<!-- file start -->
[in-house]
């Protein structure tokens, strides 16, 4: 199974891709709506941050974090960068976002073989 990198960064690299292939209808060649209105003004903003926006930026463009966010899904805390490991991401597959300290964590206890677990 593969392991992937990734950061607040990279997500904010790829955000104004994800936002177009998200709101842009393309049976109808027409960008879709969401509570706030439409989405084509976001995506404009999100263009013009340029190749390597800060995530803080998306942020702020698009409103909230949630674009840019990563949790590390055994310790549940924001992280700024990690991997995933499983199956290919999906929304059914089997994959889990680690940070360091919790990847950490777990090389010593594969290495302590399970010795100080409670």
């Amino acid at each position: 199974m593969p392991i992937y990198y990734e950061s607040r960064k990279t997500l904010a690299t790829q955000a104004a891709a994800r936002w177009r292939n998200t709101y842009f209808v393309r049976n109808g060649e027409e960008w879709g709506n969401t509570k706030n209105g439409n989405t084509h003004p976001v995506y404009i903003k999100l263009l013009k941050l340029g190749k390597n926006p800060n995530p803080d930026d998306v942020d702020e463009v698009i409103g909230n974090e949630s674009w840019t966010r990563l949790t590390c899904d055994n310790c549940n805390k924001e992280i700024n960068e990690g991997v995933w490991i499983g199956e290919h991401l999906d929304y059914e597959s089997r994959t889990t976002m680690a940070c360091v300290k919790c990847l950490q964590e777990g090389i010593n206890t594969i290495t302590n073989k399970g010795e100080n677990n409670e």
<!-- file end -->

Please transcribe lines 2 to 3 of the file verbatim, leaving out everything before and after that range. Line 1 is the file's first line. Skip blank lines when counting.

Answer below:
């Protein structure tokens, strides 16, 4: 199974891709709506941050974090960068976002073989 990198960064690299292939209808060649209105003004903003926006930026463009966010899904805390490991991401597959300290964590206890677990 593969392991992937990734950061607040990279997500904010790829955000104004994800936002177009998200709101842009393309049976109808027409960008879709969401509570706030439409989405084509976001995506404009999100263009013009340029190749390597800060995530803080998306942020702020698009409103909230949630674009840019990563949790590390055994310790549940924001992280700024990690991997995933499983199956290919999906929304059914089997994959889990680690940070360091919790990847950490777990090389010593594969290495302590399970010795100080409670």
């Amino acid at each position: 199974m593969p392991i992937y990198y990734e950061s607040r960064k990279t997500l904010a690299t790829q955000a104004a891709a994800r936002w177009r292939n998200t709101y842009f209808v393309r049976n109808g060649e027409e960008w879709g709506n969401t509570k706030n209105g439409n989405t084509h003004p976001v995506y404009i903003k999100l263009l013009k941050l340029g190749k390597n926006p800060n995530p803080d930026d998306v942020d702020e463009v698009i409103g909230n974090e949630s674009w840019t966010r990563l949790t590390c899904d055994n310790c549940n805390k924001e992280i700024n960068e990690g991997v995933w490991i499983g199956e290919h991401l999906d929304y059914e597959s089997r994959t889990t976002m680690a940070c360091v300290k919790c990847l950490q964590e777990g090389i010593n206890t594969i290495t302590n073989k399970g010795e100080n677990n409670e």